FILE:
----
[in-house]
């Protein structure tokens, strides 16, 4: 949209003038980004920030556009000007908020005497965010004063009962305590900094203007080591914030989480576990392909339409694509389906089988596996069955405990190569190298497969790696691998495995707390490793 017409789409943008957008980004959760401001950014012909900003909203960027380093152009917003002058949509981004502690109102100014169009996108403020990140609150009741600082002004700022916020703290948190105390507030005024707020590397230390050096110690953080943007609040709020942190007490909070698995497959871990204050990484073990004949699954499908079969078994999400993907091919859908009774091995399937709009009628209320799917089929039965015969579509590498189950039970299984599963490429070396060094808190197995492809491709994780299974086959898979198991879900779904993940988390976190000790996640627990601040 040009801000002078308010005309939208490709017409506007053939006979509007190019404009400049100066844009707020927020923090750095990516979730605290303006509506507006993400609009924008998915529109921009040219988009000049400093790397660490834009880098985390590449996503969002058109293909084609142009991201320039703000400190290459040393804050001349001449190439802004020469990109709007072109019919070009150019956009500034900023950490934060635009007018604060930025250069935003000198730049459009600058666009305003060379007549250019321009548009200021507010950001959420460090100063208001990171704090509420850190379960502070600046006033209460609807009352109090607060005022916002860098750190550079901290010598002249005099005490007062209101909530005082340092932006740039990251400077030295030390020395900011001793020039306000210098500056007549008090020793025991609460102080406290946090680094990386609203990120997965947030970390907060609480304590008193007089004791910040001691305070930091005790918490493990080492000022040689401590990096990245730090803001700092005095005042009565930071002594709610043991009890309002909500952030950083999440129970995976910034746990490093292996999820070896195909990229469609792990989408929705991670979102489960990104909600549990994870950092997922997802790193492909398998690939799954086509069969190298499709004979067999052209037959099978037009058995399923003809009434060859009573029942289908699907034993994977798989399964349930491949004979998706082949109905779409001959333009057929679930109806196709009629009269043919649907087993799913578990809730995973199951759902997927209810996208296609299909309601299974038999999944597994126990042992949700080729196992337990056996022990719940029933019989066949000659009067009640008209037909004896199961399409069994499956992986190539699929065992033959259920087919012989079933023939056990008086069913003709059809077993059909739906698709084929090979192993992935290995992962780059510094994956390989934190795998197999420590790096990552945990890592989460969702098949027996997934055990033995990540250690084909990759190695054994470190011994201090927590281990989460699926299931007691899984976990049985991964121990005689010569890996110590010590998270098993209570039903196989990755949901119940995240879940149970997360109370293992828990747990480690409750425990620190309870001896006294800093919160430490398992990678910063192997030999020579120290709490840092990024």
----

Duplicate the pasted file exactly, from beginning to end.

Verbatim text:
[in-house]
């Protein structure tokens, strides 16, 4: 949209003038980004920030556009000007908020005497965010004063009962305590900094203007080591914030989480576990392909339409694509389906089988596996069955405990190569190298497969790696691998495995707390490793 017409789409943008957008980004959760401001950014012909900003909203960027380093152009917003002058949509981004502690109102100014169009996108403020990140609150009741600082002004700022916020703290948190105390507030005024707020590397230390050096110690953080943007609040709020942190007490909070698995497959871990204050990484073990004949699954499908079969078994999400993907091919859908009774091995399937709009009628209320799917089929039965015969579509590498189950039970299984599963490429070396060094808190197995492809491709994780299974086959898979198991879900779904993940988390976190000790996640627990601040 040009801000002078308010005309939208490709017409506007053939006979509007190019404009400049100066844009707020927020923090750095990516979730605290303006509506507006993400609009924008998915529109921009040219988009000049400093790397660490834009880098985390590449996503969002058109293909084609142009991201320039703000400190290459040393804050001349001449190439802004020469990109709007072109019919070009150019956009500034900023950490934060635009007018604060930025250069935003000198730049459009600058666009305003060379007549250019321009548009200021507010950001959420460090100063208001990171704090509420850190379960502070600046006033209460609807009352109090607060005022916002860098750190550079901290010598002249005099005490007062209101909530005082340092932006740039990251400077030295030390020395900011001793020039306000210098500056007549008090020793025991609460102080406290946090680094990386609203990120997965947030970390907060609480304590008193007089004791910040001691305070930091005790918490493990080492000022040689401590990096990245730090803001700092005095005042009565930071002594709610043991009890309002909500952030950083999440129970995976910034746990490093292996999820070896195909990229469609792990989408929705991670979102489960990104909600549990994870950092997922997802790193492909398998690939799954086509069969190298499709004979067999052209037959099978037009058995399923003809009434060859009573029942289908699907034993994977798989399964349930491949004979998706082949109905779409001959333009057929679930109806196709009629009269043919649907087993799913578990809730995973199951759902997927209810996208296609299909309601299974038999999944597994126990042992949700080729196992337990056996022990719940029933019989066949000659009067009640008209037909004896199961399409069994499956992986190539699929065992033959259920087919012989079933023939056990008086069913003709059809077993059909739906698709084929090979192993992935290995992962780059510094994956390989934190795998197999420590790096990552945990890592989460969702098949027996997934055990033995990540250690084909990759190695054994470190011994201090927590281990989460699926299931007691899984976990049985991964121990005689010569890996110590010590998270098993209570039903196989990755949901119940995240879940149970997360109370293992828990747990480690409750425990620190309870001896006294800093919160430490398992990678910063192997030999020579120290709490840092990024």